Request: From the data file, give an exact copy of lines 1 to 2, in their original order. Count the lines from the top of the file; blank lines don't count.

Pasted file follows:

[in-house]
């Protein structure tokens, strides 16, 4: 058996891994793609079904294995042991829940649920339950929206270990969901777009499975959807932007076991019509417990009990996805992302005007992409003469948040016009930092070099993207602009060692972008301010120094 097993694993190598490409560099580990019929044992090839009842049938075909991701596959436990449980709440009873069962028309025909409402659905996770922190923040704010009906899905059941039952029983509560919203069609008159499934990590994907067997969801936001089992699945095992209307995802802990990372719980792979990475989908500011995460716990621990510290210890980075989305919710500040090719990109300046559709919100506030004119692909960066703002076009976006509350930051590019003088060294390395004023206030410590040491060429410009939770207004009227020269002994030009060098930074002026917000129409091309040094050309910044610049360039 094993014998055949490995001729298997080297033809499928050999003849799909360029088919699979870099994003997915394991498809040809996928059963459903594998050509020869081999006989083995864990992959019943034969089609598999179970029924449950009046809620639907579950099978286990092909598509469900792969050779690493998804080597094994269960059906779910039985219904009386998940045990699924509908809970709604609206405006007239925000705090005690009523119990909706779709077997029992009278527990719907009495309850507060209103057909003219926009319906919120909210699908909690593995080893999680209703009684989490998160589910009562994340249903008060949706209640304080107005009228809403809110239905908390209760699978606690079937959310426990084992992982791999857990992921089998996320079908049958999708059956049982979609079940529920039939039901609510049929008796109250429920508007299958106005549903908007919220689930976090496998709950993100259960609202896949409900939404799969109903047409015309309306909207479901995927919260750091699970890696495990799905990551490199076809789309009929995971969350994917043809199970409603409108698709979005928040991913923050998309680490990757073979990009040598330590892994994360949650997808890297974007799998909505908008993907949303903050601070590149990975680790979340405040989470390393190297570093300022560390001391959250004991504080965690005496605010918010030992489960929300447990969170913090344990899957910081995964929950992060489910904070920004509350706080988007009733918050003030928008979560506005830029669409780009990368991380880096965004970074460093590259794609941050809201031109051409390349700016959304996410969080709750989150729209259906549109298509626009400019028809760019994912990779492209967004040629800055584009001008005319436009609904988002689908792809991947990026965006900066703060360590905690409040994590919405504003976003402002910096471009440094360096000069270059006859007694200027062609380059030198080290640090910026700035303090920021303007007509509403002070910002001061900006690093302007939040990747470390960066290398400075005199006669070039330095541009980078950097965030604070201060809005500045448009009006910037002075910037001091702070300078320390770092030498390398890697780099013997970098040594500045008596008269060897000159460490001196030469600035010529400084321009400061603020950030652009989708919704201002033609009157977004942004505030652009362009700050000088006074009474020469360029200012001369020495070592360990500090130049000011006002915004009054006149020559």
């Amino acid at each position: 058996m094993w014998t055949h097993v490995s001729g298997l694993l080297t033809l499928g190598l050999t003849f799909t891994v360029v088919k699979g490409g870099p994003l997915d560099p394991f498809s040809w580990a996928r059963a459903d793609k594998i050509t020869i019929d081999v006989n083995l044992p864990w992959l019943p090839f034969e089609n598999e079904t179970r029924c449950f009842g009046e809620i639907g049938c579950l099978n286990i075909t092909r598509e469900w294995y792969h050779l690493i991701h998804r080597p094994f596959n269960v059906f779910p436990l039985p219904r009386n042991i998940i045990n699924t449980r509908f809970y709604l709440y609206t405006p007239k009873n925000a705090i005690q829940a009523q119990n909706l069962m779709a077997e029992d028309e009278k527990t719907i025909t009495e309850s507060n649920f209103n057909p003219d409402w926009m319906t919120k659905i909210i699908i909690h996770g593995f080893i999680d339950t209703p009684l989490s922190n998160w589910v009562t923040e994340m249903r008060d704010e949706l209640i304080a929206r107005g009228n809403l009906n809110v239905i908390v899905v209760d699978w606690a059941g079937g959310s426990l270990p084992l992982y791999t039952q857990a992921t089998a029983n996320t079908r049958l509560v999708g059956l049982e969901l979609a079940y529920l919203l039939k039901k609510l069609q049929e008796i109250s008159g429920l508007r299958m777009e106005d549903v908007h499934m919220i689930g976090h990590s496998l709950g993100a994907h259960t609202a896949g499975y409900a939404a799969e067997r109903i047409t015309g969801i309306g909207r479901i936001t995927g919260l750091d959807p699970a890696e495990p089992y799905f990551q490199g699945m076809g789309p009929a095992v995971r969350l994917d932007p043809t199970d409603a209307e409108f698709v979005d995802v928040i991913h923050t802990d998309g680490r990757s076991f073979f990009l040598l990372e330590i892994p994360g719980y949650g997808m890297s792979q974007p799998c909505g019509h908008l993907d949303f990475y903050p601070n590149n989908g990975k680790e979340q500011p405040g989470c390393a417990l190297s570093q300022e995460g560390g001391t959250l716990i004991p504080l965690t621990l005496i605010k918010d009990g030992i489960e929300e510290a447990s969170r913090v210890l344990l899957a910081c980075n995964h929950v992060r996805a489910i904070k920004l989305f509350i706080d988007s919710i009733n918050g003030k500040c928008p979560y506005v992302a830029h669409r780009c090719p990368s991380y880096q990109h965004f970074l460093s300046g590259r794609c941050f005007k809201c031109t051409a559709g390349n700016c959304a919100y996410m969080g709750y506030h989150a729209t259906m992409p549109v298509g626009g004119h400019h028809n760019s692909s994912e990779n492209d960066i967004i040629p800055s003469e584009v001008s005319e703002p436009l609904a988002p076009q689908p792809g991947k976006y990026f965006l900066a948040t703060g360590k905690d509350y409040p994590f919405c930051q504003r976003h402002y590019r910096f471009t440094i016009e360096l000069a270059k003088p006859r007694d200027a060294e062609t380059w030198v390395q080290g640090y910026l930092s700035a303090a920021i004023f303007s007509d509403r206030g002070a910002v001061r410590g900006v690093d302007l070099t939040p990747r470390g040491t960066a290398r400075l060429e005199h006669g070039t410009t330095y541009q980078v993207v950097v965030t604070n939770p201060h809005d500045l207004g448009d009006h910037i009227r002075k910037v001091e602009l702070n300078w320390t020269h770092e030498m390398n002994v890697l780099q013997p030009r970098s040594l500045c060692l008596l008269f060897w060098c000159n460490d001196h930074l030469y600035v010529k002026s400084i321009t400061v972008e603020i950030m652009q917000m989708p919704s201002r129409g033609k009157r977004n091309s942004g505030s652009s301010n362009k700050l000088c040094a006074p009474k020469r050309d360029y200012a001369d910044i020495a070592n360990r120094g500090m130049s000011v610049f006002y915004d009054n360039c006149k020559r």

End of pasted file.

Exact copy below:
[in-house]
């Protein structure tokens, strides 16, 4: 058996891994793609079904294995042991829940649920339950929206270990969901777009499975959807932007076991019509417990009990996805992302005007992409003469948040016009930092070099993207602009060692972008301010120094 097993694993190598490409560099580990019929044992090839009842049938075909991701596959436990449980709440009873069962028309025909409402659905996770922190923040704010009906899905059941039952029983509560919203069609008159499934990590994907067997969801936001089992699945095992209307995802802990990372719980792979990475989908500011995460716990621990510290210890980075989305919710500040090719990109300046559709919100506030004119692909960066703002076009976006509350930051590019003088060294390395004023206030410590040491060429410009939770207004009227020269002994030009060098930074002026917000129409091309040094050309910044610049360039 094993014998055949490995001729298997080297033809499928050999003849799909360029088919699979870099994003997915394991498809040809996928059963459903594998050509020869081999006989083995864990992959019943034969089609598999179970029924449950009046809620639907579950099978286990092909598509469900792969050779690493998804080597094994269960059906779910039985219904009386998940045990699924509908809970709604609206405006007239925000705090005690009523119990909706779709077997029992009278527990719907009495309850507060209103057909003219926009319906919120909210699908909690593995080893999680209703009684989490998160589910009562994340249903008060949706209640304080107005009228809403809110239905908390209760699978606690079937959310426990084992992982791999857990992921089998996320079908049958999708059956049982979609079940529920039939039901609510049929008796109250429920508007299958106005549903908007919220689930976090496998709950993100259960609202896949409900939404799969109903047409015309309306909207479901995927919260750091699970890696495990799905990551490199076809789309009929995971969350994917043809199970409603409108698709979005928040991913923050998309680490990757073979990009040598330590892994994360949650997808890297974007799998909505908008993907949303903050601070590149990975680790979340405040989470390393190297570093300022560390001391959250004991504080965690005496605010918010030992489960929300447990969170913090344990899957910081995964929950992060489910904070920004509350706080988007009733918050003030928008979560506005830029669409780009990368991380880096965004970074460093590259794609941050809201031109051409390349700016959304996410969080709750989150729209259906549109298509626009400019028809760019994912990779492209967004040629800055584009001008005319436009609904988002689908792809991947990026965006900066703060360590905690409040994590919405504003976003402002910096471009440094360096000069270059006859007694200027062609380059030198080290640090910026700035303090920021303007007509509403002070910002001061900006690093302007939040990747470390960066290398400075005199006669070039330095541009980078950097965030604070201060809005500045448009009006910037002075910037001091702070300078320390770092030498390398890697780099013997970098040594500045008596008269060897000159460490001196030469600035010529400084321009400061603020950030652009989708919704201002033609009157977004942004505030652009362009700050000088006074009474020469360029200012001369020495070592360990500090130049000011006002915004009054006149020559």